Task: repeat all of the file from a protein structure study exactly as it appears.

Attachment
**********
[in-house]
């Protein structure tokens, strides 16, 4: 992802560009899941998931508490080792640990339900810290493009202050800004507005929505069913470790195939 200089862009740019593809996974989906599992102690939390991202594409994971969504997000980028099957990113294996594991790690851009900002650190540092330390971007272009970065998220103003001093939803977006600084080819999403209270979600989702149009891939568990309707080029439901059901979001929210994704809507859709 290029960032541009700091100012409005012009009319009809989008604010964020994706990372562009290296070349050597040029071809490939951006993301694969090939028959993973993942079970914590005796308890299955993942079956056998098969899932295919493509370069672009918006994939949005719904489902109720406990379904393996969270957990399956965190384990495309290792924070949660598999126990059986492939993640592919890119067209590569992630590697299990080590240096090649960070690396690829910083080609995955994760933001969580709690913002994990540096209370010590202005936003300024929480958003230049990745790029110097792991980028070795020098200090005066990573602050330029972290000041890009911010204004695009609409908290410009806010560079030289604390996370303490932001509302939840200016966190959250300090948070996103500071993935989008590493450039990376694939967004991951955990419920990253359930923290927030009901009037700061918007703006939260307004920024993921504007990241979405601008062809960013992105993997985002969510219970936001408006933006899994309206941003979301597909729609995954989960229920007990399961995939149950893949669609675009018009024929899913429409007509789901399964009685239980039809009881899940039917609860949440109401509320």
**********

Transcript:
[in-house]
């Protein structure tokens, strides 16, 4: 992802560009899941998931508490080792640990339900810290493009202050800004507005929505069913470790195939 200089862009740019593809996974989906599992102690939390991202594409994971969504997000980028099957990113294996594991790690851009900002650190540092330390971007272009970065998220103003001093939803977006600084080819999403209270979600989702149009891939568990309707080029439901059901979001929210994704809507859709 290029960032541009700091100012409005012009009319009809989008604010964020994706990372562009290296070349050597040029071809490939951006993301694969090939028959993973993942079970914590005796308890299955993942079956056998098969899932295919493509370069672009918006994939949005719904489902109720406990379904393996969270957990399956965190384990495309290792924070949660598999126990059986492939993640592919890119067209590569992630590697299990080590240096090649960070690396690829910083080609995955994760933001969580709690913002994990540096209370010590202005936003300024929480958003230049990745790029110097792991980028070795020098200090005066990573602050330029972290000041890009911010204004695009609409908290410009806010560079030289604390996370303490932001509302939840200016966190959250300090948070996103500071993935989008590493450039990376694939967004991951955990419920990253359930923290927030009901009037700061918007703006939260307004920024993921504007990241979405601008062809960013992105993997985002969510219970936001408006933006899994309206941003979301597909729609995954989960229920007990399961995939149950893949669609675009018009024929899913429409007509789901399964009685239980039809009881899940039917609860949440109401509320």